DSM-5 and Autism: What is the impact of the changed criteria?

autism-program-illinois-dsm5Beginning months before the DSM-5 was released, the autism community was concerned about what impact the changing diagnostic criteria would have on diagnosis and services. With the removal of the diagnoses of Asperger’s disorder and pervasive developmental disorder not otherwise specified (PDD-NOS), many feared that individuals might no longer be qualified to receive supportive services, even with the addition of the new diagnosis Social Communication Disorder (SCD).

The DSM-5 criteria for ASD states in a note “Individuals with a well-established DSM-IV diagnosis of autistic disorder, Asperger’s disorder, or pervasive developmental disorder not otherwise specified should be given the diagnosis of autism spectrum disorder.” This indicates that there is no reason to reevaluate individuals, they should automatically receive the DSM-5 diagnosis of autism spectrum disorder. Hopefully this statement allays concerns about potential loss of services for individuals diagnosed under DSM-IV.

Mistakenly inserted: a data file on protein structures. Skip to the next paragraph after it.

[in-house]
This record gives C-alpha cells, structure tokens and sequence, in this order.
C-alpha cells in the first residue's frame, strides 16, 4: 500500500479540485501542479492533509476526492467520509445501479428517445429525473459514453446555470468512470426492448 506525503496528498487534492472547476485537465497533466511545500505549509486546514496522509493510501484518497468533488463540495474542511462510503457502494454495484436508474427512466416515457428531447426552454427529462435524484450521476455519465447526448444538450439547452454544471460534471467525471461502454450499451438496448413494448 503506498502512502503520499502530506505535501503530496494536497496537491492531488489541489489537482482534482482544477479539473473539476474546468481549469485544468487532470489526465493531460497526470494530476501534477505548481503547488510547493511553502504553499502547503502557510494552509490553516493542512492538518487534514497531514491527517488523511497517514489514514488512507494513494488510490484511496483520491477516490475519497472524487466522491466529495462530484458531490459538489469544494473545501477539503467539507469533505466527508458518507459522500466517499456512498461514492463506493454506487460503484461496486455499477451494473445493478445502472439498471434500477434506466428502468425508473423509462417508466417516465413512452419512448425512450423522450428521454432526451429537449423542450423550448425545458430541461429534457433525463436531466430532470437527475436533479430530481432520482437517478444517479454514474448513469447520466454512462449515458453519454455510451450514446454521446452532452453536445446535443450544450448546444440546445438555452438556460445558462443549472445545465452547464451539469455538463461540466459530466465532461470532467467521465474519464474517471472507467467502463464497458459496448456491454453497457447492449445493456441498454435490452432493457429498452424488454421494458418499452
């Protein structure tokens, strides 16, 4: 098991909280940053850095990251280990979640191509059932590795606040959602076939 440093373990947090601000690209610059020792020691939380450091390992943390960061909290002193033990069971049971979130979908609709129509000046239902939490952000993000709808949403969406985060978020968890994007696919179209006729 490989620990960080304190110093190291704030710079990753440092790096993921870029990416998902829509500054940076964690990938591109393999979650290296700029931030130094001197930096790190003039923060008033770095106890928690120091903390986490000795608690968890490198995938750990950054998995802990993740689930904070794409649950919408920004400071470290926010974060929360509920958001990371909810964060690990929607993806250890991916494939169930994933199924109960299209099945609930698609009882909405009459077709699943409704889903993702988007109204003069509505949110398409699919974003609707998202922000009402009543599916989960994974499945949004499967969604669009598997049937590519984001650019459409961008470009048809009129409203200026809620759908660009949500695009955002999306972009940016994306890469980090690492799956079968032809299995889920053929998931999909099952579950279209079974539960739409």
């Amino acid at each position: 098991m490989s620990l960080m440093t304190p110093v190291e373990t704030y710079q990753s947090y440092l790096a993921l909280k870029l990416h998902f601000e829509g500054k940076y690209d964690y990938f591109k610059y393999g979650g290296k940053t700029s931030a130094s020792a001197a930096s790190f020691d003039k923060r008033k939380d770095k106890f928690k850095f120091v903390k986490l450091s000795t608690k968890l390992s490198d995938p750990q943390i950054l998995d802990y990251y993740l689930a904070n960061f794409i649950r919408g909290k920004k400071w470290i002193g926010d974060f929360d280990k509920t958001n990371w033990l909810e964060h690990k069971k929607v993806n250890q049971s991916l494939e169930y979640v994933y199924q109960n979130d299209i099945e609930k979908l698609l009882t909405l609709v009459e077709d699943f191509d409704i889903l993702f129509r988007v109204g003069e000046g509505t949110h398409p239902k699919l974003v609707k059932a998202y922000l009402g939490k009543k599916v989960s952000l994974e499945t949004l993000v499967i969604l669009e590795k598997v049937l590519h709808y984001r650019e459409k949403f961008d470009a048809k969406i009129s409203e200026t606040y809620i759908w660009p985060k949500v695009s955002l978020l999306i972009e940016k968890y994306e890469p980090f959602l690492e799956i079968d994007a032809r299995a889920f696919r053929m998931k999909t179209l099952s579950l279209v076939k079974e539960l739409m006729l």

But what about those who are now going to be evaluated? Will the new criteria result in a decrease in the prevalence of autism? A study covered in the media last week seemed to indicate it was possible, saying that some individuals who might have received a diagnosis of Asperger’s disorder or PDD-NOS before would not be diagnosed with ASD now. This appears to be a reasonable conclusion, but it is incomplete. That study did not look at the use of the new SCD diagnosis. A study funded in part by Autism Speaks which appears online in the Journal of the American Academy of Child and Adolescent Psychiatry found that those who would not meet the new criteria for ASD would in most cases meet criteria for SCD.

Autism Speaks talks about this new study at http://www.autismspeaks.org/science/science-news/dsm-5-autism-autism-speaks-study-clarifies-impact-new-criteria and you can read the abstract or purchase the full text of the journal article at http://www.jaacap.com/article/S0890-8567%2814%2900044-6/abstract .

Russell J. Bonanno, M.Ed., TAP Program Manager

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